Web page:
I spot someone who looks like they know what they are doing soon enough and I ask, “Can you tell me the best way to get to United check in?” “Sure,” he replies and then proceeds to give me these elaborate details on where to go. As I’m walking away he pipes up, “You might want to grab a cart for that bag ya got there.” I say, “Thanks, I just might,” and turn to leave. The first thing I do is scan the area for a luggage cart. This is an international terminal, so there is no problems finding one. Upon arriving at the ‘cart barn’ I notice that there is a fee to use one of these carts. Convenient for the business, but not so much for Mr. Cheapskate (I pride myself on frugality!!). I think to myself, “No way I’m paying for one of these things. It can’t be that far to carry. I’m a young guy and it will be a good workout.” The decision was made.


    I squat, I heave, and I settle the bag into the perfect spot on my shoulder preparing for the journey which awaits. And like most journey’s, it starts out brimming with hope and optimism: “I’m almost home. This bag isn’t so heavy. I’m making pretty good progress, etc….” But, as anyone who has ever carried something heavy for a long period of time knows, hope and optimism soon turn into despair and complaining. I don’t know if it was a quarter mile or what, but that heavy hockey bag quickly turned from being ‘not so bad’ to ‘please God make it stop.’. And yet, I was committed. I had made my choice. I wasn’t going to turn back or give up until I saw the United counter.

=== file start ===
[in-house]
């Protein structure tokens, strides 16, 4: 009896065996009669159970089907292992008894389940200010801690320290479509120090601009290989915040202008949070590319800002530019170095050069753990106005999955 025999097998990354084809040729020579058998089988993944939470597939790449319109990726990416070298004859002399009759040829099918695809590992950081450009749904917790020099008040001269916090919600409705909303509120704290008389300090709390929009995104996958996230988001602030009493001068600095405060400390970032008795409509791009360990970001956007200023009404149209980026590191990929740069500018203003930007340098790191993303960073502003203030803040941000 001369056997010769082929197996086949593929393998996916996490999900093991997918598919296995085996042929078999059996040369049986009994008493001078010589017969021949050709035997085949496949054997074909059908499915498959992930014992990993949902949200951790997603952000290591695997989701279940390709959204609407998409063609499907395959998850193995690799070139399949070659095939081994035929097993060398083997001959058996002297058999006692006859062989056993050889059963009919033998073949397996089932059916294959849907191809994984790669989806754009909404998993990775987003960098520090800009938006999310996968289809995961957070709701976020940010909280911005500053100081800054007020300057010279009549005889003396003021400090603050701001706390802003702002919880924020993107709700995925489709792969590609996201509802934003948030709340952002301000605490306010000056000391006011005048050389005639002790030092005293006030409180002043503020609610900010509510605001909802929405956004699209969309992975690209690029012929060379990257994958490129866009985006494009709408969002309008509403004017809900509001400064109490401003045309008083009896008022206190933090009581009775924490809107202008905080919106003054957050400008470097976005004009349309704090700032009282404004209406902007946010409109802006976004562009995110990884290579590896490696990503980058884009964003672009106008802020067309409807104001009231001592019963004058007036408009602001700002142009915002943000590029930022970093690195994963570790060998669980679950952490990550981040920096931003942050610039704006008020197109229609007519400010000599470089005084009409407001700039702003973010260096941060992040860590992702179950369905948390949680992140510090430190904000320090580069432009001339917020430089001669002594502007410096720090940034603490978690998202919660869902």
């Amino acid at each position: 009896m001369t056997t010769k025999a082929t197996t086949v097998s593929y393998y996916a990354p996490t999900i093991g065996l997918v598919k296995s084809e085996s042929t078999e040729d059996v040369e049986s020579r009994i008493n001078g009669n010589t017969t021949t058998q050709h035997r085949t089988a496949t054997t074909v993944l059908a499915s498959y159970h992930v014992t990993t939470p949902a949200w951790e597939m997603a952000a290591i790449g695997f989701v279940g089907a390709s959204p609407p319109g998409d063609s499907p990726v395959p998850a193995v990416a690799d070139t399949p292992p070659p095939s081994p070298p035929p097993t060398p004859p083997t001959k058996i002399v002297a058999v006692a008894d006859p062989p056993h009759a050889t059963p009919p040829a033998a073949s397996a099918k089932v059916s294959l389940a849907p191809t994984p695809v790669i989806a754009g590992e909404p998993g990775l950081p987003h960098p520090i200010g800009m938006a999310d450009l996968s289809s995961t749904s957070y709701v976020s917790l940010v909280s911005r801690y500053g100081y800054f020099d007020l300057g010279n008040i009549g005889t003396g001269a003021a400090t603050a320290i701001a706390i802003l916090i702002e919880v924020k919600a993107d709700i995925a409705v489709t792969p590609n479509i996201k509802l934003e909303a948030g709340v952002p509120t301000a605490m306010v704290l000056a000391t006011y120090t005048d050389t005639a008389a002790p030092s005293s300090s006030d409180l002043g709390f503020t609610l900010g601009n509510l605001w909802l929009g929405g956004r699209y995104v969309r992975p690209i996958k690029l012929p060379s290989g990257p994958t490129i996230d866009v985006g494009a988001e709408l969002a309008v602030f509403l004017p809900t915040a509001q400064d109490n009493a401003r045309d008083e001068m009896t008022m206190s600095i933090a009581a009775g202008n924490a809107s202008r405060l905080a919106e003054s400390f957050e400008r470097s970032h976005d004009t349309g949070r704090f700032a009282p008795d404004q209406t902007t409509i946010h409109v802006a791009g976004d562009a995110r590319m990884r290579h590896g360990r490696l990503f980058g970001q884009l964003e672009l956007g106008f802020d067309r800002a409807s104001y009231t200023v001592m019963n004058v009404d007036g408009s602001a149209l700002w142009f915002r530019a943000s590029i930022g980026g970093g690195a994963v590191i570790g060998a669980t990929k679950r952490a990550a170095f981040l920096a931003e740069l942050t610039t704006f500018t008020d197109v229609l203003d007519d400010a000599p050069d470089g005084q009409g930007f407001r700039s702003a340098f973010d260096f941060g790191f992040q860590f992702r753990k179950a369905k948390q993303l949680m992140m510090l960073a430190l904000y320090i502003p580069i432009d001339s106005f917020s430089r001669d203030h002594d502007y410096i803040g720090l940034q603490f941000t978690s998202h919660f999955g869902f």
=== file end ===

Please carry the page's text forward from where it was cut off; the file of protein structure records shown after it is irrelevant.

When I finally did see that glorious finish line it was like reaching a cold clear pool at the end of a scorching stretch of hot sand. It was sweet relief. The burden could be let down. The strain stopped. I had made it...bad decisions and all. I was checking in to the final leg of my flight. But, there was one final hurdle. The lady checking me in says, “Oh, I’m sorry. Your flight is actually being operated by one of our partners. They are located in terminal XYZ. It’s just a short walk that way,” as she points to her left. Of course, this terminal was one I had already passed on my trek to the outer regions of Newark Airport. I guess when it rains, it pours!